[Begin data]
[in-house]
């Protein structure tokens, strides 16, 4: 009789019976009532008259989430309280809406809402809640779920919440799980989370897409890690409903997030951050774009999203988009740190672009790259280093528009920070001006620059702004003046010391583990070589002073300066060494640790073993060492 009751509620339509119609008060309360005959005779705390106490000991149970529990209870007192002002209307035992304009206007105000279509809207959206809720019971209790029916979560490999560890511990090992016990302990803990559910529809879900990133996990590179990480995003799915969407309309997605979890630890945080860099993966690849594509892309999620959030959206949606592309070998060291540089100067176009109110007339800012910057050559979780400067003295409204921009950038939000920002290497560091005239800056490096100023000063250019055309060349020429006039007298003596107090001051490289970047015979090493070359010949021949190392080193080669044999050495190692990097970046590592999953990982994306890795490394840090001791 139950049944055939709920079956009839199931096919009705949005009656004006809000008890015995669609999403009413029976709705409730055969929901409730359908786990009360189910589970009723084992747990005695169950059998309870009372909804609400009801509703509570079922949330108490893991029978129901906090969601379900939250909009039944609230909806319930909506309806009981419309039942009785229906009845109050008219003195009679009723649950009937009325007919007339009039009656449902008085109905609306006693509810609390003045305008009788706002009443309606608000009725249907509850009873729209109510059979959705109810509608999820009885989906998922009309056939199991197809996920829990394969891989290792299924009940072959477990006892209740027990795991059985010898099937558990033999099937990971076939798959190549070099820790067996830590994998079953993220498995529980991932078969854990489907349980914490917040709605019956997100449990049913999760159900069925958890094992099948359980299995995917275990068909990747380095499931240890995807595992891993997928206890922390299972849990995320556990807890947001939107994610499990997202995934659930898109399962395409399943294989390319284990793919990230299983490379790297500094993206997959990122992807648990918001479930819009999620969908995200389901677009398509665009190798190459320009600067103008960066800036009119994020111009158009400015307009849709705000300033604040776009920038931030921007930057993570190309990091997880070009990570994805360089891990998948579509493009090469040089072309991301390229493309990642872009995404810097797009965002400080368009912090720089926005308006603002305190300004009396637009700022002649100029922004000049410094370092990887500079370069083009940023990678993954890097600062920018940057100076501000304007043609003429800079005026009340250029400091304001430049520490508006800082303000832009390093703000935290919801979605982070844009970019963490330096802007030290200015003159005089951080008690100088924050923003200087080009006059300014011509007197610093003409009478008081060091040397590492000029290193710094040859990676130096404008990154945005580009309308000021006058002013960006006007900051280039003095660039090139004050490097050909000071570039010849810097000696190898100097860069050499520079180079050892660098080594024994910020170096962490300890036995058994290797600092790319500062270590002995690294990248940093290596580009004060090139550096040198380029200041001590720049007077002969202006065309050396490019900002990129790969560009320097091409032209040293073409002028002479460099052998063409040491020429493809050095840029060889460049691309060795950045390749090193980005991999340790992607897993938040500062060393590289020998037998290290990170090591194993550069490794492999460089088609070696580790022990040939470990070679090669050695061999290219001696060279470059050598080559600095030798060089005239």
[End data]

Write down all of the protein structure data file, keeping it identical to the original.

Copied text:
[in-house]
């Protein structure tokens, strides 16, 4: 009789019976009532008259989430309280809406809402809640779920919440799980989370897409890690409903997030951050774009999203988009740190672009790259280093528009920070001006620059702004003046010391583990070589002073300066060494640790073993060492 009751509620339509119609008060309360005959005779705390106490000991149970529990209870007192002002209307035992304009206007105000279509809207959206809720019971209790029916979560490999560890511990090992016990302990803990559910529809879900990133996990590179990480995003799915969407309309997605979890630890945080860099993966690849594509892309999620959030959206949606592309070998060291540089100067176009109110007339800012910057050559979780400067003295409204921009950038939000920002290497560091005239800056490096100023000063250019055309060349020429006039007298003596107090001051490289970047015979090493070359010949021949190392080193080669044999050495190692990097970046590592999953990982994306890795490394840090001791 139950049944055939709920079956009839199931096919009705949005009656004006809000008890015995669609999403009413029976709705409730055969929901409730359908786990009360189910589970009723084992747990005695169950059998309870009372909804609400009801509703509570079922949330108490893991029978129901906090969601379900939250909009039944609230909806319930909506309806009981419309039942009785229906009845109050008219003195009679009723649950009937009325007919007339009039009656449902008085109905609306006693509810609390003045305008009788706002009443309606608000009725249907509850009873729209109510059979959705109810509608999820009885989906998922009309056939199991197809996920829990394969891989290792299924009940072959477990006892209740027990795991059985010898099937558990033999099937990971076939798959190549070099820790067996830590994998079953993220498995529980991932078969854990489907349980914490917040709605019956997100449990049913999760159900069925958890094992099948359980299995995917275990068909990747380095499931240890995807595992891993997928206890922390299972849990995320556990807890947001939107994610499990997202995934659930898109399962395409399943294989390319284990793919990230299983490379790297500094993206997959990122992807648990918001479930819009999620969908995200389901677009398509665009190798190459320009600067103008960066800036009119994020111009158009400015307009849709705000300033604040776009920038931030921007930057993570190309990091997880070009990570994805360089891990998948579509493009090469040089072309991301390229493309990642872009995404810097797009965002400080368009912090720089926005308006603002305190300004009396637009700022002649100029922004000049410094370092990887500079370069083009940023990678993954890097600062920018940057100076501000304007043609003429800079005026009340250029400091304001430049520490508006800082303000832009390093703000935290919801979605982070844009970019963490330096802007030290200015003159005089951080008690100088924050923003200087080009006059300014011509007197610093003409009478008081060091040397590492000029290193710094040859990676130096404008990154945005580009309308000021006058002013960006006007900051280039003095660039090139004050490097050909000071570039010849810097000696190898100097860069050499520079180079050892660098080594024994910020170096962490300890036995058994290797600092790319500062270590002995690294990248940093290596580009004060090139550096040198380029200041001590720049007077002969202006065309050396490019900002990129790969560009320097091409032209040293073409002028002479460099052998063409040491020429493809050095840029060889460049691309060795950045390749090193980005991999340790992607897993938040500062060393590289020998037998290290990170090591194993550069490794492999460089088609070696580790022990040939470990070679090669050695061999290219001696060279470059050598080559600095030798060089005239």